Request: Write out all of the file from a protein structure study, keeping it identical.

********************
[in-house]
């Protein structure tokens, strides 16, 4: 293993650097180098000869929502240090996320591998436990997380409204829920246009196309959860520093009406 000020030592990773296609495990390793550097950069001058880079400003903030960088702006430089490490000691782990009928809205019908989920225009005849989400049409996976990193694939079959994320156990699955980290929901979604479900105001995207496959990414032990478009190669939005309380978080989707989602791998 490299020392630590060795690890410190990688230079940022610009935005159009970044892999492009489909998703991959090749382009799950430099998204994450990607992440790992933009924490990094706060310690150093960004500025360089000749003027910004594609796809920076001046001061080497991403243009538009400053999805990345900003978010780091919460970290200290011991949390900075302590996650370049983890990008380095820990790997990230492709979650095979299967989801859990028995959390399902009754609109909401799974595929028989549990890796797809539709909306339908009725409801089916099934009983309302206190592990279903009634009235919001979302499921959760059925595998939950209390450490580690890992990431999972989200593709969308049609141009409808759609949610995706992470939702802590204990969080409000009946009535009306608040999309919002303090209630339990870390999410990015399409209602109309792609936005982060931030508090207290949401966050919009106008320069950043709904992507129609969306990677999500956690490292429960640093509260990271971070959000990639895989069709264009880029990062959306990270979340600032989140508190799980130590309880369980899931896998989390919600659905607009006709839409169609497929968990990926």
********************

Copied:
[in-house]
């Protein structure tokens, strides 16, 4: 293993650097180098000869929502240090996320591998436990997380409204829920246009196309959860520093009406 000020030592990773296609495990390793550097950069001058880079400003903030960088702006430089490490000691782990009928809205019908989920225009005849989400049409996976990193694939079959994320156990699955980290929901979604479900105001995207496959990414032990478009190669939005309380978080989707989602791998 490299020392630590060795690890410190990688230079940022610009935005159009970044892999492009489909998703991959090749382009799950430099998204994450990607992440790992933009924490990094706060310690150093960004500025360089000749003027910004594609796809920076001046001061080497991403243009538009400053999805990345900003978010780091919460970290200290011991949390900075302590996650370049983890990008380095820990790997990230492709979650095979299967989801859990028995959390399902009754609109909401799974595929028989549990890796797809539709909306339908009725409801089916099934009983309302206190592990279903009634009235919001979302499921959760059925595998939950209390450490580690890992990431999972989200593709969308049609141009409808759609949610995706992470939702802590204990969080409000009946009535009306608040999309919002303090209630339990870390999410990015399409209602109309792609936005982060931030508090207290949401966050919009106008320069950043709904992507129609969306990677999500956690490292429960640093509260990271971070959000990639895989069709264009880029990062959306990270979340600032989140508190799980130590309880369980899931896998989390919600659905607009006709839409169609497929968990990926």